aNb Media News, January 8, 2015

Ravensburger Acquires Brio

The Ravensburger Group has acquired Swedish toy company Brio AB from its investor Proventus. According to the company’s statement, the acquisition will enable the Ravensburger Group to strengthen its position as a toy company. Brio benefits from the acquisition because of Ravensburger’s international presence. Terms of the deal were not disclosed.

“The purchase of Brio is consistent with Ravensburger’s strategy of increasing growth abroad and expanding from the games market into the toy market,” said Karsten Schmidt, chairman of Ravensburger in a statement.

Within the Ravensburger group Brio will continue to operate as an independent subsidiary based in Malmö under its existing management. The acquisition also includes the company Alga, the Swedish market leader in board games. Proventus has owned Brio for more than 10 years and has enabled the company to revitalize its brand, leading to profitable growth for the wooden toy business, according to Ravensburger. Brio’s product line consists of more than 200 high-quality wooden toys.

“We are pleased that Brio will join the Ravensburger group,” said Heikki Takanen, chairman of Brio Holding AB, in a statement. “This will add new long-term opportunities and accelerate growth.”

NRF Says Billions Lost Due to Return Fraud

According to the National Retail Federation’s (NRF) 2014 Return Fraud Survey completed by loss prevention executives at 60 retail companies representing grocery, department, discount, specialty, and small retailers, the industry will lose an estimated $10.9 billion to return fraud this year. Additionally, of those surveyed, retailers estimate $3.8 billion will be lost to return fraud this holiday season alone, up slightly from last year’s $3.4 billion, according to the NRF. Overall, retailers polled estimate 5.5 percent of holiday returns are fraudulent, similar to last year’s 5.8 percent, says the survey.

According to the survey, nearly all (92.7 percent) of the retailers polled say they have experienced the return of stolen merchandise in the last year, similar to last year’s 94.8 percent. Organized retail crime continues to present significant challenges for retailers, more than three-quarters of those polled (78.2 percent) say they have experienced return fraud through returns by organized retail crime groups, up from 60.3 percent last year.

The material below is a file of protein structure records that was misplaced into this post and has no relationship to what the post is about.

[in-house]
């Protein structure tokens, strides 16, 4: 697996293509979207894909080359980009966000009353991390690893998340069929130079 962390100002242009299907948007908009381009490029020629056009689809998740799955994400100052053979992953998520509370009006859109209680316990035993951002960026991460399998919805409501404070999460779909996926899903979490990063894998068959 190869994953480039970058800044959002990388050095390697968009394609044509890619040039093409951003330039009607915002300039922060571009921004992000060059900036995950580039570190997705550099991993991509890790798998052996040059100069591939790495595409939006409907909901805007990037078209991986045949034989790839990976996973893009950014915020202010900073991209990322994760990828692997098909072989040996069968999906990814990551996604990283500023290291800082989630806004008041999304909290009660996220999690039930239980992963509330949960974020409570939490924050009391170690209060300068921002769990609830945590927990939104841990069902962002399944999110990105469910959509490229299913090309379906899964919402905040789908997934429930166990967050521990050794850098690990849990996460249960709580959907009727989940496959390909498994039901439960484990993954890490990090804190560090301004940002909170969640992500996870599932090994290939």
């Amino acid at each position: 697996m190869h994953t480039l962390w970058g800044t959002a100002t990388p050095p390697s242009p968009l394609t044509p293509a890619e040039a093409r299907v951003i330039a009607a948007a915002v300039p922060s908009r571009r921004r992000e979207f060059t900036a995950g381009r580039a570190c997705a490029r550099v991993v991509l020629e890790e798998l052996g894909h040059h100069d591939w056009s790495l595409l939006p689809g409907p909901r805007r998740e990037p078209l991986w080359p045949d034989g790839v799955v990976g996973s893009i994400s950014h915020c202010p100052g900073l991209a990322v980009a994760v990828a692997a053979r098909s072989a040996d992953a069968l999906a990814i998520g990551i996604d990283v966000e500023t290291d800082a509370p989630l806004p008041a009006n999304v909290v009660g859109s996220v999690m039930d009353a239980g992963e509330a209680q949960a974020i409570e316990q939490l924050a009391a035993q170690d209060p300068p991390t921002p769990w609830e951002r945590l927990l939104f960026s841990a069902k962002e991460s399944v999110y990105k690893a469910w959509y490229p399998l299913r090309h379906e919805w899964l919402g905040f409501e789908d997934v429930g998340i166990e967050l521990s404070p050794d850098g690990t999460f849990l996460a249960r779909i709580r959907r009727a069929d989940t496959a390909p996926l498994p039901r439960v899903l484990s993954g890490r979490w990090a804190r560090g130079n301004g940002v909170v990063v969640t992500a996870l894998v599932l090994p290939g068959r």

The survey found more retailers this year said they experienced return fraud with the use of e-receipts (18.2 percent versus 15.5 percent last year). The survey also found a significant jump in the number of retailers who say they have experienced the return of merchandise purchased with fraudulent or stolen payment methods (81.8 percent versus 69 percent last year).

Additionally, one-quarter (25.5 percent) of the retailers surveyed said they have witnessed fraudulent returns using counterfeit receipts, down slightly from 29.3 percent last year; eight in 10 (81.8 percent) retailers surveyed report that they’ve dealt with employee return fraud or collusion with external sources, down from 93.1 percent last year.

One of the biggest issues for retailers is the practice of “wardrobing,” or the return of used, non-defective merchandise such as special occasion apparel and certain electronics. Though many companies have employed specific tactics to curb this practice, nearly three-quarters (72.7 percent) of retailers polled say they have experienced wardrobing in the past year, up from 62.1 percent last year.

Retailers estimate that 14.1 percent of the returns made throughout the year without a receipt are fraudulent and as a result, 70.9 percent now require customers returning items without a receipt to show identification. Even when a receipt is present, more retailers polled this year say they ask for identification (25.5 percent versus 12.3 percent last year.) Overall, retailers report a small percentage of online purchases returned to their stores to be fraudulent (3.5 percent).

Additional findings show that 72.7 percent of those polled said they have witnessed an increase in gift cards/store merchandise credit fraud in the past year. Nearly four in 10 (38.2 percent) surveyed said they have witnessed an increase in return fraud with the use of credit cards, although 45.5 percent report no change in fraudulent credit card usage from last year. Additionally, three in 10 (30.9 percent) said they’ve witnessed an increase in debit card fraud.

Eighty-seven percent of those polled said they allow customers to return merchandise bought online to their brick-and-mortar stores, up from 82.5 percent last year.

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